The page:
President Barack ObamaBarack ObamaPoll: ObamaCare support hits new high How the candidates for DNC chair stack up ahead of Saturday's vote Ginsburg: Trump Supreme Court nominee Neil Gorsuch is 'very easy to get along with' MORE will meet with House and Senate leaders from
both parties next week before he announces his Afghanistan policy.
Several Congressional leadership aides have confirmed that Democratic and Republican leaders from both the House and Senate, as well as key committee chairman and ranking members, are scheduled to meet with Obama at the White House at 4:45 p.m. on Tuesday.
Lawmakers from a variety of committees, including each chamber's armed services and foreign relations panels, have also been invited.
Aides to Senate Republican Leader Mitch McConnellMitch McConnellSanders: 'If you don't have the guts to face your constituents,' you shouldn't be in Congress McConnell: Trump's speech should be 'tweet free' Protesters crash McConnell's speech MORE (R-Ky.), Armed Services Committee Ranking member Sen. John McCainJohn McCainWhy the GOP cannot sweep its Milo scandal under the rug New York Knicks owner gave 0K to pro-Trump group Hannity apologizes for sharing 'inaccurate' story about McCain MORE (R-Ariz.), and Foreign Relations Ranking member Sen. Dick Lugar (R-Ind.) have confirmed the lawmakers's attendance.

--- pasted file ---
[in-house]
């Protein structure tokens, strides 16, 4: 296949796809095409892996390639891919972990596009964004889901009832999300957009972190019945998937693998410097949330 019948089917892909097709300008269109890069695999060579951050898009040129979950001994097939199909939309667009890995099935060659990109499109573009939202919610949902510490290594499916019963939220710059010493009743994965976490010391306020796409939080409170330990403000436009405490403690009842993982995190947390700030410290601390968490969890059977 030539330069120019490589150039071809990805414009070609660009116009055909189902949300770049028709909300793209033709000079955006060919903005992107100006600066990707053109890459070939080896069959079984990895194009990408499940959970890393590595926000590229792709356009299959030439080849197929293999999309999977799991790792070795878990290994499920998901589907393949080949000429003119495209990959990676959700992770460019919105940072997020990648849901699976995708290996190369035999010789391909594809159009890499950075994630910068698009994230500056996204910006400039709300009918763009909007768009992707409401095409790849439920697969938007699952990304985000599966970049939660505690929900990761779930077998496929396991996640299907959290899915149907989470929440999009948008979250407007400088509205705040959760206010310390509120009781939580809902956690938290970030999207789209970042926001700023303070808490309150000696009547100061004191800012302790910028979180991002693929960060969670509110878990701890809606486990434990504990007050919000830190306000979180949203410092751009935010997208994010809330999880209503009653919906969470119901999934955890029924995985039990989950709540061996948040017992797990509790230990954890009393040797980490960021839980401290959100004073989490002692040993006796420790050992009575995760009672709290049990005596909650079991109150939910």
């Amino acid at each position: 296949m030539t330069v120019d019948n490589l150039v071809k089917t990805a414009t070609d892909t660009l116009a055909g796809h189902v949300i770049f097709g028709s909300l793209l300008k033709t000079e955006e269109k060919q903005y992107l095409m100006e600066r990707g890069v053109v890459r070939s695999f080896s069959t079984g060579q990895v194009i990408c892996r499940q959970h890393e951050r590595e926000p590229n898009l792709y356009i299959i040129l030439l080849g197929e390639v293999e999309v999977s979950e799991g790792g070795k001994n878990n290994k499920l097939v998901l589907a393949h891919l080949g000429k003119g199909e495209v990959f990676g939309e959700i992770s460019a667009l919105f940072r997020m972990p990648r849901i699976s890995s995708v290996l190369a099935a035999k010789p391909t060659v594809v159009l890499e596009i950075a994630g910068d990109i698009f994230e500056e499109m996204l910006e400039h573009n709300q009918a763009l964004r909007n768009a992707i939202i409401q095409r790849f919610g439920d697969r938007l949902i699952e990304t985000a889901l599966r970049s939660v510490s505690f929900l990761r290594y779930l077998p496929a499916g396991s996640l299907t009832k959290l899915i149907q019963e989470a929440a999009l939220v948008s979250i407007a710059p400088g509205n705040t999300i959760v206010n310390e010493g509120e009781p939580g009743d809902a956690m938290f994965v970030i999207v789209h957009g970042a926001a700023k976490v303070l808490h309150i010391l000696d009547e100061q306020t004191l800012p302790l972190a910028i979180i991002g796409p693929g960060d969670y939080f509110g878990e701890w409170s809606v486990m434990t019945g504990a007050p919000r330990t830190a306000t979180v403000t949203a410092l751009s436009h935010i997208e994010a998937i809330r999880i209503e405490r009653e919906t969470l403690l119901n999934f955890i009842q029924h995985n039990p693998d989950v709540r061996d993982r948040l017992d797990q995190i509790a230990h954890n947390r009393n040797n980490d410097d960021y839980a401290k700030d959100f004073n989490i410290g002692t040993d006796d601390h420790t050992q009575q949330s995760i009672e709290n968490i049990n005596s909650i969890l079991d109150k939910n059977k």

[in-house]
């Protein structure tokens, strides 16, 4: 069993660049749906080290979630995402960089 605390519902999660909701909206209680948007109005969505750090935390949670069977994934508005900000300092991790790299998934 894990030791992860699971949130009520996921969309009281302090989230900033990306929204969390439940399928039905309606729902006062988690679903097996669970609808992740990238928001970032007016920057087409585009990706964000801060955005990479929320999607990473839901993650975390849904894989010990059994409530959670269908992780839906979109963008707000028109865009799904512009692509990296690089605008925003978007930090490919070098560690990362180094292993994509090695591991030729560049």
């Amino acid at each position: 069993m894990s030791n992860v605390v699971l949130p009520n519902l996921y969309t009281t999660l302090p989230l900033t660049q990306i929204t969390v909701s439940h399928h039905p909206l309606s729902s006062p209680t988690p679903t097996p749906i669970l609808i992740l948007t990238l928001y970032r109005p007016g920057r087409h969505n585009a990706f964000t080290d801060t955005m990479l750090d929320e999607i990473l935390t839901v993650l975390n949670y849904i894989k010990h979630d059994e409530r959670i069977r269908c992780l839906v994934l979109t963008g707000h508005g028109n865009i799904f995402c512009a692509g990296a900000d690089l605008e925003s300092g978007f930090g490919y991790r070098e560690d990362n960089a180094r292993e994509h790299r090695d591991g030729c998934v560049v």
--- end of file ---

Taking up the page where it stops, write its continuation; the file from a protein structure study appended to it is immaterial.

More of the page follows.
On Tuesday night, Obama is expected to make a primetime address to announce a significant troop buildup for the war in Afghanistan. The speech will take place at the West Point military academy, according to reports.
Many congressional Democrats could have trouble supporting additional troops.
“I don't think there's much support for sending more troops to Afghanistan in the country or in Congress,” Speaker Nancy Pelosi (D-Calif.) told reporters two months ago.
But Obama could receive significant support from Republicans who have pressed him to send more troops to Afghanistan.
White House aides have already indicated to a number of media outlets that Obama will announce a troop buildup of as many as 30,000 U.S. soldiers. There are currently 68,000 troops in Afghanistan.
General Stanley McChrystal, the U.S. commander in Afghanistan, has reportedly requested 40,000 additional troops.
McCain, Obama’s 2008 presidential rival, has urged Obama to make a decision quickly.
“I think you should give great weight to the recommendations of your military commanders. That's why they are in the position they're in. And I think that during this delay, unfortunately, we have made our allies question our steadfastness and our troops question whether we're doing it quickly enough,” McCain told Fox News Wednesday night.
At least one Congressional leader may already have gotten a preview of what the president will call for.
On Tuesday afternoon, Pelosi met with Obama, Vice President Joe BidenJoe BidenDNC chair campaigns scramble ahead of tight vote How the candidates for DNC chair stack up ahead of Saturday's vote DNC candidate Harrison drops out, backs Perez for chairman MORE, Secretary of Defense Robert Gates and senior White House advisors.
Pelosi aides refused to confirm that Afghanistan was discussed and they wouldn’t comment on the meeting’s topics.
But shortly before his meeting with Pelosi, Obama made the most declarative statement about the eight-year-old war that he has in months, and hinted at his decision to send a significant number of additional troops, when he said: “My intention is to finish the job.”